While Duke men’s basketball coach Mike Krzyzewski waits for his offense to kick into high gear, the Hall of Fame coach can somewhat rest easy knowing he has two veteran guards who can hold things down on the defensive end of the floor.
In the Blue Devils 69-63 exhibition win over Northwest Missouri State on Saturday, the offense didn’t shoot great (42 percent from the floor, 12 percent from three), but Krzyzewski was pleased with the defense, especially the play from his guards.
Duke forced 21 turnovers and finished with 11 steals. Sophomore guard Tre Jones and junior guard Jordan Goldwire combined for six of those, with Goldwire setting a career-high with four. Freshman wing Wendell Moore added three, but the stingy back court duo of Jones and Goldwire can be a building block as the team goes through its offensive growing pains early.
“It’s something new for us,” Krzyzewski told the media after the game on Saturday. “Jordan’s had a great summer and fall. The two of them really like playing with one another and that’s a big boost for us.”
Jones, who started 36 games as a freshman, started the game with a steal, and finished the play with a dunk for his first points of the season. Last season he had 68 steals and proved to be one of the best on-ball defenders in the nation. He was named to the ACC All-Defensive team last season and proved why against the Bearcats as he harassed their guards for 94 feet most of the game.
The Northwest Missouri guards didn’t get any relief when Jones wasn’t in the game. Goldwire, who finished with 29 steals last year, was just as aggressive on the defensive end. When Krzyzewski really wanted to cause problems, he played the duo together. Goldwire feels like that can be a nightmare for opposing back courts all year.
“Most definitely,”” Goldwire told the N&O after the game on Saturday. “You saw it towards the tail end of last year a little bit. I think this season all year we are going to try and cause havoc.”
Jordan Goldwire, Duke’s veteran guard
For Goldwire, when he gets the minutes, the payoff on the defensive end is huge. As a sophomore he played 10 minutes or more in 12 games. In nine of those games he came away with at least two steals. As the veteran guard on the team, Goldwire’s minutes, and role, should increase this season, and if Krzyzewski continues to play him and Jones together, the defense should carry the load early in the season.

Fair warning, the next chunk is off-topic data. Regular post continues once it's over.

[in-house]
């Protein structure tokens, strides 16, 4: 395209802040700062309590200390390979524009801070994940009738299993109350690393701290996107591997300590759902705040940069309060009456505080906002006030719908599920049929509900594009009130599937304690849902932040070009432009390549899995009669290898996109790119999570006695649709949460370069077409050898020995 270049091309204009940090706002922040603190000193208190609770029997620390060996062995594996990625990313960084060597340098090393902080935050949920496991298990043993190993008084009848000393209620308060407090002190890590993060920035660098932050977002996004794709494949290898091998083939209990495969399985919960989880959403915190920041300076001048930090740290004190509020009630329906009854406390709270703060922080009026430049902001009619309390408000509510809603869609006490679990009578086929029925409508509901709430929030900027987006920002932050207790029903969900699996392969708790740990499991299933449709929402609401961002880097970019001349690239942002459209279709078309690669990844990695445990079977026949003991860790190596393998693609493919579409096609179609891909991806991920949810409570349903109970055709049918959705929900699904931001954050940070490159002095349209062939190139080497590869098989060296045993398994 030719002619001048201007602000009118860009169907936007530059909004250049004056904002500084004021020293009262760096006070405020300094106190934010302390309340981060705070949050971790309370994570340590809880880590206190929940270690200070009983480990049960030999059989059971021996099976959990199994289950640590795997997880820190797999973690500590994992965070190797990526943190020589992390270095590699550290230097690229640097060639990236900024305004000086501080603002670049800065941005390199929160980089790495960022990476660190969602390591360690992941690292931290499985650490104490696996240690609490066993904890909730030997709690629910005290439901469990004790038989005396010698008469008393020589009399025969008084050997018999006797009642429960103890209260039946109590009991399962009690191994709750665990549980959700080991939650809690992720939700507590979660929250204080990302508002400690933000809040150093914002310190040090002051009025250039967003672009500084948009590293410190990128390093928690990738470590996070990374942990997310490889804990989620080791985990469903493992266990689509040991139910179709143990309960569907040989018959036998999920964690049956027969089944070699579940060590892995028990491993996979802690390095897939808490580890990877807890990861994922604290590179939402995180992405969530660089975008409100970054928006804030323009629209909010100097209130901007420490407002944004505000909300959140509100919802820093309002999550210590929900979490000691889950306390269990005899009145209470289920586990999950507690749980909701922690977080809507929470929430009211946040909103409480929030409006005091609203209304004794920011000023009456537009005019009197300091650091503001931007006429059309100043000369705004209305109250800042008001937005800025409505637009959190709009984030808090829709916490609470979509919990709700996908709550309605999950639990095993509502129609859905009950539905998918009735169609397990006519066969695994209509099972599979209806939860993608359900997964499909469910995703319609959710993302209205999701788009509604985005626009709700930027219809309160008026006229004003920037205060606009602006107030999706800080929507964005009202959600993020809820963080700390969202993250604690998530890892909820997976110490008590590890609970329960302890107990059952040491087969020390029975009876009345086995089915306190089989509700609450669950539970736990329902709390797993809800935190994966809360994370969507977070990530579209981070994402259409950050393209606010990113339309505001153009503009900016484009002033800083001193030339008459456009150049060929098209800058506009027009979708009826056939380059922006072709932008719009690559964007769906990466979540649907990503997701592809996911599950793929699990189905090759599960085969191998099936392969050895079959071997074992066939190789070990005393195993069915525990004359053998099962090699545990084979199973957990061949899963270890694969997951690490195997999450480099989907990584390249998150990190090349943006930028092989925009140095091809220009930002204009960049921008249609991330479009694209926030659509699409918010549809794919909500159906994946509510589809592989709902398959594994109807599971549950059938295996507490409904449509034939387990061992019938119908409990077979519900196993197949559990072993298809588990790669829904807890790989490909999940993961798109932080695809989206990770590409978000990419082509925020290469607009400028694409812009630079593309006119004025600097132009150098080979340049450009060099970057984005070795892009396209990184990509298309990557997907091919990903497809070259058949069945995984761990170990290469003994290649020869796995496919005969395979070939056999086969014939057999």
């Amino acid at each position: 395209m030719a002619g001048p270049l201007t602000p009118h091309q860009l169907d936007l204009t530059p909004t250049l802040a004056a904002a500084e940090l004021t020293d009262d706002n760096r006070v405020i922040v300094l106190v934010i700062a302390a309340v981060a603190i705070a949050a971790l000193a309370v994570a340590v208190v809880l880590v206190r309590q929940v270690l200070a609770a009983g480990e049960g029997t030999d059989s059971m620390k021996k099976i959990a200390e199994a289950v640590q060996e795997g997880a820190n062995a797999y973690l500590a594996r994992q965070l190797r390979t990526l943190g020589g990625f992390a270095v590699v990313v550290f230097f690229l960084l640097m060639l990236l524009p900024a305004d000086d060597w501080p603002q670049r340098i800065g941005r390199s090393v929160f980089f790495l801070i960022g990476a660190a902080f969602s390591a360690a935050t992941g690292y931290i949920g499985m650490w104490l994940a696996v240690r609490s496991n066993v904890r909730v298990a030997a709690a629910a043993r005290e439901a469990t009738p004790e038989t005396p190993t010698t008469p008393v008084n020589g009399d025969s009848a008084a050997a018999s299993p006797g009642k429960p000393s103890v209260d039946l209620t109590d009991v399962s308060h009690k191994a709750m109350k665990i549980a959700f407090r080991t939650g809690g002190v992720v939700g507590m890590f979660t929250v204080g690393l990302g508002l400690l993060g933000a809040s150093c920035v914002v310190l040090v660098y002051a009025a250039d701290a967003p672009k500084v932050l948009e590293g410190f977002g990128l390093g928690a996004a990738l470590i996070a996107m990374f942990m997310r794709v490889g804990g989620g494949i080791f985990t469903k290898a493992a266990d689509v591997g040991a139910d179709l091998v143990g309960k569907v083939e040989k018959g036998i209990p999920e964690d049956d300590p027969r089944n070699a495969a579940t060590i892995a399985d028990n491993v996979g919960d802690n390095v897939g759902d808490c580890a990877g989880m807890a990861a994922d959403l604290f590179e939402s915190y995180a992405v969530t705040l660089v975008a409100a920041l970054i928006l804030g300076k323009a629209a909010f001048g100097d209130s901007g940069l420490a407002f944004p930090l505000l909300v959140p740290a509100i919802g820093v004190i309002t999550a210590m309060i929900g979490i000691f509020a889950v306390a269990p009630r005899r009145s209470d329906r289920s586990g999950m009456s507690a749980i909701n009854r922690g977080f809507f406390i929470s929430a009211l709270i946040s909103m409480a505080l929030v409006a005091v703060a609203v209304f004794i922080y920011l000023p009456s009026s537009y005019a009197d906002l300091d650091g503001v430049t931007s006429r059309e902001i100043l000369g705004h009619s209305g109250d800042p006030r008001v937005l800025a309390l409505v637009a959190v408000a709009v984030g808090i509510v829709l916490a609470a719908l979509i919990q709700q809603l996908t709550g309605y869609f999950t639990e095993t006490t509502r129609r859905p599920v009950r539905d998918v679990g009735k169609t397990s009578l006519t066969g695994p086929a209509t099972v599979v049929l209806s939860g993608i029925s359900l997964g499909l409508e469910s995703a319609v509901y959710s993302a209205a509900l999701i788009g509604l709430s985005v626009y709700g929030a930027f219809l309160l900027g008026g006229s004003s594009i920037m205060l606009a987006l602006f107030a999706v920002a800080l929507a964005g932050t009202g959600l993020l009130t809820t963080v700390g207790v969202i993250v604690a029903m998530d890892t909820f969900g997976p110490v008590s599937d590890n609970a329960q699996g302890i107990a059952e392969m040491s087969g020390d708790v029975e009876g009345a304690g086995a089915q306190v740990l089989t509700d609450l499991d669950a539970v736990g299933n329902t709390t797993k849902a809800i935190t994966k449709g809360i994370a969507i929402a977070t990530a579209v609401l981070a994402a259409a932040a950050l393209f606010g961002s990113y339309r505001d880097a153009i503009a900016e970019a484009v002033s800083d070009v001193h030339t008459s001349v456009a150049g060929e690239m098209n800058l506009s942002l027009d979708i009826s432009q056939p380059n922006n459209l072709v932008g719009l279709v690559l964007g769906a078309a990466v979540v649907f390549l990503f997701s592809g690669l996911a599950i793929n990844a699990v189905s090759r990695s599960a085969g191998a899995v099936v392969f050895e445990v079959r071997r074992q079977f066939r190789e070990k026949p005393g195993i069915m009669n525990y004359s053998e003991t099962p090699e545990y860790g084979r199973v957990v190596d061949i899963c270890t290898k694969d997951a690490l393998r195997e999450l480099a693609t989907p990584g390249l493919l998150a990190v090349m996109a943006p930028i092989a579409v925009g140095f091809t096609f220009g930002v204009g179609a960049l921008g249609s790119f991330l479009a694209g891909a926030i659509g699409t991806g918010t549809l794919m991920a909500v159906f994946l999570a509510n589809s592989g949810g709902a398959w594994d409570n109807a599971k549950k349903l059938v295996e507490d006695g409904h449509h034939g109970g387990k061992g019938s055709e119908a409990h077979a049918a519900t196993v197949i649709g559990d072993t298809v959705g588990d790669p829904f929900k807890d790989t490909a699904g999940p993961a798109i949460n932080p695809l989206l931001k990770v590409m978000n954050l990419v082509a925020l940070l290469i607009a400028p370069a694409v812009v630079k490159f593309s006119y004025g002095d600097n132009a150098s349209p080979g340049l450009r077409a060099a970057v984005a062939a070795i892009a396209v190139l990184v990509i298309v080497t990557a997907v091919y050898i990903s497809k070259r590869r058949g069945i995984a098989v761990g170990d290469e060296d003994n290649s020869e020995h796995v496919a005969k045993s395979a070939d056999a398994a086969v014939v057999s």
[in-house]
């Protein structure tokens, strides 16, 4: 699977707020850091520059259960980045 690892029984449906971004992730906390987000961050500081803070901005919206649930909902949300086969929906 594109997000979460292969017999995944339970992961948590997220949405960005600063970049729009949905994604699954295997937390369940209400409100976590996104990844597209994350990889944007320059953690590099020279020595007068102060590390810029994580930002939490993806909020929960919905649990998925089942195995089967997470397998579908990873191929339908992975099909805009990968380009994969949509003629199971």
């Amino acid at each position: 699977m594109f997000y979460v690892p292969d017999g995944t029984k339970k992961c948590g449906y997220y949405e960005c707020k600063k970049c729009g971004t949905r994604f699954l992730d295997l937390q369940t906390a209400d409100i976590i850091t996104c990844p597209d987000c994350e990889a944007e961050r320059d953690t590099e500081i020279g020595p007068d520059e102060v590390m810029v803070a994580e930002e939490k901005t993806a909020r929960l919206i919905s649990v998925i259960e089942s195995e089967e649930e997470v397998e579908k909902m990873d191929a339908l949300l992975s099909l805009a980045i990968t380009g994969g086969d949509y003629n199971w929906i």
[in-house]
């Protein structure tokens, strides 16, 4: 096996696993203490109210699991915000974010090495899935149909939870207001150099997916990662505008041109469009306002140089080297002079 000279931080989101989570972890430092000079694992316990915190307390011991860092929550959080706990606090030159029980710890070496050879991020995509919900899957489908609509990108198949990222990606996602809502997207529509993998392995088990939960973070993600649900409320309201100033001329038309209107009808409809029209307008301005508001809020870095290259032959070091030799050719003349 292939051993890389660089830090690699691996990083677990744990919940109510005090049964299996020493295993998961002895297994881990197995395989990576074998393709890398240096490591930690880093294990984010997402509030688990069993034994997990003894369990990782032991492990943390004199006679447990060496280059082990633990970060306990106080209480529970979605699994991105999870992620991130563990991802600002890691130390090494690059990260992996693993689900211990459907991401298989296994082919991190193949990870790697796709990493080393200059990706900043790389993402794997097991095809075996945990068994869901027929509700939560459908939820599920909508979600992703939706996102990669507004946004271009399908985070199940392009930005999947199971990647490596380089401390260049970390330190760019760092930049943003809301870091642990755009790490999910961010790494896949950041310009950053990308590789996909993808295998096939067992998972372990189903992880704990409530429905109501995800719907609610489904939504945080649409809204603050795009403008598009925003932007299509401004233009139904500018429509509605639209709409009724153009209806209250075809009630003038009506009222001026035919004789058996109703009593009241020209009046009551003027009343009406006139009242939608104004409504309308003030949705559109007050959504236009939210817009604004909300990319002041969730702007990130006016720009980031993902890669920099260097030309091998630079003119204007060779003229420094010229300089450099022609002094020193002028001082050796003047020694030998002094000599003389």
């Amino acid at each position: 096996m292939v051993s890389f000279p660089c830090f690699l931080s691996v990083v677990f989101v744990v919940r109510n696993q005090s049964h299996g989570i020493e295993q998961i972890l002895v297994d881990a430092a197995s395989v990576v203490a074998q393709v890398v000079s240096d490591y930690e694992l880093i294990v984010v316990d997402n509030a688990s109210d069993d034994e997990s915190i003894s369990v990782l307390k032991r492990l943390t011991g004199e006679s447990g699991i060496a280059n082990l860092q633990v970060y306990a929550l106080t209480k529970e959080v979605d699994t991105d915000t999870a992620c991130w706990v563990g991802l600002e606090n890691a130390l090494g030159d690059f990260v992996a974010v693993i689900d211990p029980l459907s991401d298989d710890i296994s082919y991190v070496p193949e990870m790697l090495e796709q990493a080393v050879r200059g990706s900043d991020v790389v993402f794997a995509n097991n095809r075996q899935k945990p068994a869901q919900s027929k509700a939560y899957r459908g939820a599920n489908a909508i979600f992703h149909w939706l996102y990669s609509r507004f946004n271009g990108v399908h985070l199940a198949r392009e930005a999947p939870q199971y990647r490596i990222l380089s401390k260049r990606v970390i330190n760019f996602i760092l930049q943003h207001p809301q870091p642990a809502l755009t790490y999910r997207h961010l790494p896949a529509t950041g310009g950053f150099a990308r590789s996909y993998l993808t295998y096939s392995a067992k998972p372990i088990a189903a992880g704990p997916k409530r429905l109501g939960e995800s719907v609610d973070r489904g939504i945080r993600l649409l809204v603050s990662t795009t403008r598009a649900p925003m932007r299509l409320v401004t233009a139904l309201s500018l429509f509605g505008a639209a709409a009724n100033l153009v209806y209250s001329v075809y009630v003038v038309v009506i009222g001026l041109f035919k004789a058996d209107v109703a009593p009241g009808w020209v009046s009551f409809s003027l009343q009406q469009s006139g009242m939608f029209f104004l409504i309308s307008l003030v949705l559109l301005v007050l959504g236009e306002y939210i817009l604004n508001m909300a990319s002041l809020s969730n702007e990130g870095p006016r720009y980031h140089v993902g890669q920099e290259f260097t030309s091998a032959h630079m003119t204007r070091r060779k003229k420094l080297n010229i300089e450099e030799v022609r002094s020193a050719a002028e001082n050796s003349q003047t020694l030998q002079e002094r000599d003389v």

“It’s major for us. We have to stop other teams first before we can get the ball,” Goldwire said. “Defending is something that not just me and Tre pride ourselves on, but the whole team. Me coming in trying to give the team a spark any way I can and defensively is something I thrive on.”
The offense will thrive if Jones and Goldwire play up to par. Against Northwest Missouri State, Duke finished with 20 points off turnovers and 13 fast break points. In a game where Krzyzewski said his young players have to finish better, the layups and outlets were a way to get easy buckets.
Coach K pleased with Matthew Hurt
Moore and fellow freshman Cassius Stanley, both athletic, 6-6 players on the wing, should only make the entire defense better once they catch up to the skills on that end like Goldwire and Jones. One freshman who Krzyzewski was pleased with on the defensive end was 6-9 forward Matthew Hurt, who had to chase around a 6-6 forward all night.
“For a freshman to play that defense,” Krzyzewski said. “To be a 6-9 guy and be able to move out there was really good.”
Krzyzewski pointed out that one of the best combinations, defensively, included the back court of Jones and Goldwire, paired with Moore, Stanley and either Hurt or 6-7 senior forward Jack White.
But the catalyst of the Blue Devils’ defense will without a doubt be Jones and Goldwire, who get better every day by guarding each other in practice.
“The energy he brings, the confidence,” Jones said about Goldwire. “He’s been competing ever single day, getting better. He’s just showing right now how much he really wants it. We both talk all the time about making it as difficult as possible on other teams guards.”
Jones was then asked how tough a combination of he and Jones can make it for opposing back courts this season.
“We’re both point guards, we have the mind of a point guard, but we are defensive point guards as well, we like to defend,” Jones said. “We’re usually on the same page on the defensive end and I know we both love that.”